Monday, September 26, 2016

Thursday, September 15, 2016

Elie Wiesel on Intermarriage

From an interesting interview with his son, Elisha Wiesel:
My dad had an enormous amount of confidence in me, even though at times it might have seemed somewhat misplaced for where I was in life. He really only had two rules for me growing up. One he gave me early, and one he gave me later. The rule he gave me earlier was that I could do anything I wanted in life. It didn’t matter what profession I picked, the only thing that mattered to him was that my wife was to be Jewish (whether through birth or conversion he didn’t care). That was really the only ground rule I had with him for the first few decades of my life. I could do what I wanted and explore different things. I remember I came home from college with a purple mohawk my freshman year, and my dad was not fazed. He said, “I love you, and I would walk down the street with you any time, anywhere. I am not embarrassed. I would take you to shul like this and out to dinner. I love you. You are my son. You can do anything you want as long as you marry Jewish.”
And then there is this:
Intermarriage was at the top of the list (of challenges facing Jews today -CX). He saw intermarriage and assimilation as very significant threats to the Jewish people. He always felt he was at a crux because he was at the end of a line. It was his job to continue it and to make sure that he was not the last. He felt a connection to the fact that for thousands of years, Jews had been transmitting information down the generations in a certain way with certain values. I think he was very concerned that the line would end with him.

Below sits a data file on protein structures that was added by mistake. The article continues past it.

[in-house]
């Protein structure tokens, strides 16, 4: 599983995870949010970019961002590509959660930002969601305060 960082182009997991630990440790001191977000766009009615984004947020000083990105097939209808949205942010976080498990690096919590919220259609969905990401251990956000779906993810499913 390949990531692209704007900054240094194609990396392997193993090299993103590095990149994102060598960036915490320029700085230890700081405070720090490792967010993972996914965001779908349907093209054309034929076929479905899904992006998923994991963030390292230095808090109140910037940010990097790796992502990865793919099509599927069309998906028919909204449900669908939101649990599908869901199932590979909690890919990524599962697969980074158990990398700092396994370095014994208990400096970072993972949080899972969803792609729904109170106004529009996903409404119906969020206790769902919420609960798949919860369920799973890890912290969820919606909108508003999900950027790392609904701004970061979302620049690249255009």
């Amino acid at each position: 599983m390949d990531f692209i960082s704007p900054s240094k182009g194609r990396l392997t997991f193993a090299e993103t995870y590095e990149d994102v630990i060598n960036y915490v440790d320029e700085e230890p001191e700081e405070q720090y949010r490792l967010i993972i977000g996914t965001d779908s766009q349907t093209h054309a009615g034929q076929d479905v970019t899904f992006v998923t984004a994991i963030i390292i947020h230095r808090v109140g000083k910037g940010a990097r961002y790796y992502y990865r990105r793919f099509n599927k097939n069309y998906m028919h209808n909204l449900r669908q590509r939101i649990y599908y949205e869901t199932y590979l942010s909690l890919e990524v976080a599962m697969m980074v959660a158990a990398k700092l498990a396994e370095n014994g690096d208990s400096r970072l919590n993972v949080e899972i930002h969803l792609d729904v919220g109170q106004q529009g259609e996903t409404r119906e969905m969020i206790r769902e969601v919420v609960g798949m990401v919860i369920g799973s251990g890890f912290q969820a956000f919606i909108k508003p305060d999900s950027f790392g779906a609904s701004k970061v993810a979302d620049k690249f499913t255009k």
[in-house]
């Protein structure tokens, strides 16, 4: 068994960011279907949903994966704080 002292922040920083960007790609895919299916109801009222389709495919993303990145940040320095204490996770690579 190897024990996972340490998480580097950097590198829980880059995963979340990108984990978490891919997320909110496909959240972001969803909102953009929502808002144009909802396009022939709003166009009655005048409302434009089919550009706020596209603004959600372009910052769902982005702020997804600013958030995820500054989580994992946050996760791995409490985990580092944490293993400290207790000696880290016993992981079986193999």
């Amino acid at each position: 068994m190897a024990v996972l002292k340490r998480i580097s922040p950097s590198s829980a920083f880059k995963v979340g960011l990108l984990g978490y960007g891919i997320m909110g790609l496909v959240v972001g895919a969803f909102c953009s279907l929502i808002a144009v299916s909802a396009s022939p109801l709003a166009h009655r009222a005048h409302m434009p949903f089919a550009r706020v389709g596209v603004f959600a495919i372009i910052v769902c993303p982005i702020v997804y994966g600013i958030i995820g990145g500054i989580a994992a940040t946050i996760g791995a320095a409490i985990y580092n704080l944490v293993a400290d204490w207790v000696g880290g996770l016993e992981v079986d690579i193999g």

Tuesday, September 06, 2016

Rabbi Shaar Yashuv Cohen zt"l

It is with great sadness that I heard about the passing of Rabbi Shaar Yashuv Cohen:
Rabbi Eliyahu Yosef Shaar Yashuv Cohen, the Chief Rabbi of Haifa, passed away Friday night at the age of 89.

A noted scholar and veteran from the War of Independence, Rabbi Cohen was a leading rabbinic figure in the National Religious community, with more than 40 years of public service, including more than 30 years as Chief Rabbi of Haifa and 36 years as chief of the local rabbinical court.

Here's a picture that I took of the Rabbi exactly six years ago, on the third of Elul, the yahrzeit of Rav Avraham Yitzchak HaCohen Kook. :

Eulogies at the Merkav HaRav Yeshiva:

Tuesday, August 30, 2016

Huma Abedin and Anthony Weiner Separate After Weiner's Latest Texting Scandal

It looks like the beginning of the end of the Weiner/Abedin partnership:
Huma Abedin, one of Democraatic presidential candidate Hillary Clinton's top aides, said on Monday that she was separating from her husband, Anthony Weiner, after a sex scandal similar to an earlier incident that led him to resign from the US Congress.

"After long and painful consideration and work on my marriage, I have made the decision to separate from my husband," Huma Abedin said in a statement.

Can you hear me clapping? Huma added the following:
Anthony and I remain devoted to doing what is best for our son, who is the light of our life. During this difficult time, I ask for respect for our privacy.
Good luck with that one, Huma.

I've been following this scandal for quite some time. There was much to be learned from this debacle: